If you're reading this now, you've possibly purchased one of my Regency corsets, in which case, welcome! If you haven't bought one of my corsets, hopefully this will still be helpful for someone who owns a Regency corset but doesn't know how to wear it. If you want your own Regency corset you can purchase one of your own from my shop.
This post will go through a brief history of the Regency corset, how to alter your straps to fit and then how to lace your corset correctly.
The Regency period was a short-lived but beautiful period of history. Our obsession with the Regency period is largely down to Jane Austen- without her, I doubt that we would have such an awareness of the period that only lasted for nine years, from 1811 to 1820.
The point of Regency corsets was not to squeeze the waist like Victorian corsets, the ideal figure was streamlined under the loose, Romantic dresses and the bust lifted to fill out empire-line bodices.
The waistline had started to rise during the Georgian period and the corsets lifted with it, the shorter versions known as 'transition' corsets, shown in the first image. The Regency era discarded the heavily boned corsets of the previous era, instead opting for either long or short stays- if you didn't need a lot of support you could wear short stays, which held the bust in a similar way to modern bras.
If you wanted more support from a corset, however, you could wear long-line stays that could be heavily corded with decorative patterns. Cording replaced bones to structure corsets, giving women support without excessive boning.
(I currently don't sell short corsets or corded corsets on my shop, but if you're interested send me a message and we can discuss it!)
This style of corset was worn well into the 1830s (last pic), keeping roughly the same shape but more bones were added, as a precursor to the heavily boned Victorian era.
Altering the Straps
Straps are an essential part of Regency corsets because there isn't enough structure to keep them in the correct place on your body without them. However, there is nothing more frustrating than a strap that doesn't fit, constantly slipping off your shoulder or cutting off the circulation in your arms. Do not despair! There are some easy fixes that even the most inexperienced reenactor can achieve.
If your strap is too short:
An easy fix; simply undo the ties and re-tie until the straps are flush against your shoulder. If your laces are too short you can use a length of ribbon or any other type of string to use as laces.
If your strap is too long:
Ugh, nothing worse than a strap constantly slipping from your shoulder. It's a little trickier to shorten a strap, but I'll go through a couple of easy fixes for non-sewers and then one slightly trickier fix for those who feel semi-confident with a needle.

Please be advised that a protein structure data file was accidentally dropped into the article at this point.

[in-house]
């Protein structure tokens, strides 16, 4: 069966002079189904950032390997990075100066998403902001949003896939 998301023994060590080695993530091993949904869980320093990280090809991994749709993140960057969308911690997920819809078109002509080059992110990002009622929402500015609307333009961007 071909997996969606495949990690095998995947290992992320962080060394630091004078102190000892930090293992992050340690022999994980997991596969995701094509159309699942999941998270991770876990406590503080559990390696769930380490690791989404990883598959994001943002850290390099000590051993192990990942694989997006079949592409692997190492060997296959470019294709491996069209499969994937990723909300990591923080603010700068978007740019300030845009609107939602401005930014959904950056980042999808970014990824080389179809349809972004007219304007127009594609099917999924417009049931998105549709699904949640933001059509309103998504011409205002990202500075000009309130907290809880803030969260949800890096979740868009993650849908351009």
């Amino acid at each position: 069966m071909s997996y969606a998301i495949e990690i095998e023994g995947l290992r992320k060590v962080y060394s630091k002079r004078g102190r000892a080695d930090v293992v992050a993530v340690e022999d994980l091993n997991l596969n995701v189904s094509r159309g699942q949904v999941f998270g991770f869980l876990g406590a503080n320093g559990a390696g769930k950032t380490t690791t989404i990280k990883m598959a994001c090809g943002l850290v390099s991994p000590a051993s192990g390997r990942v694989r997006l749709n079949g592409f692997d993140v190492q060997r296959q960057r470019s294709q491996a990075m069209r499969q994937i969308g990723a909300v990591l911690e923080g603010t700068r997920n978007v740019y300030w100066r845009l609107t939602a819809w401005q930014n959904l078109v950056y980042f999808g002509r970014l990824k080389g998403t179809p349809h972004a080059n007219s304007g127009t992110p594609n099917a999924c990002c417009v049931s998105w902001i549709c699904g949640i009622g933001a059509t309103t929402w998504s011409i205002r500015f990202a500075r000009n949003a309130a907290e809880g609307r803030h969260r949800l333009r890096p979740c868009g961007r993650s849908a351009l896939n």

Safety Pin Method
Kinda obvious one- simply safety pin the strap however much you need it shortened. You can either safety pin it on the inside for a better look, or on the outside if this way is uncomfortable.
I suppose you could also use a safety pin for this one, but I'm using a straight pin it in order to differentiate the methods! You simply overlap the eyelets and pull the strap until it's tight enough, then pin into place. This method is great because you can do it while you're wearing the corset.
If you own a machine or are semi-competent with a needle, this is a permanent way to alter your strap. Start by measuring how much shorter you want your strap to be and note it down. Then find a section that is roughly the same width for as long as you need to shorten it. Unfortunately, the corset straps that I make are all tapered so this may be a little tricky, but should still be possible.
Unpick both sides as much as you need to shorten the strap by.
Now the scary part! Cut down the centre of your unpicked section, going through only ONE layer.
Next, peel back the cut section and fold back on itself.
Pin as much as you need to shorten the strap by, then machine or hand stitch securely.
This should leave you with one side machined and the other side of the strap with two flaps.
Now tuck the sewn side under the strap...
... and tuck one side under the other, then fold the other side over it.
This should leave no raw edges.
Now you just have to hand stitch everything down.
And voila! This should have your strap shortened permanently and neatly!
Wearing history: If your busk digs into the centre of your ribcage, the corset may be sitting too low on your body. Tighten the straps or get a different size corset as I know from personal experience that this can be very painful.
How to Lace your Regency Corset
I've made a youtube video illustrating various ways to lace corsets. I would recommend lacing a Regency corset with the 'bunny ear' style- if you have trouble watching it here, you can also find it here.
If you have any more questions about your Regency corset please don't hesitate to contact me! I make all sorts of historical costumes, so if you have a dream costume then please reach out and we can make something happen.
Until next week!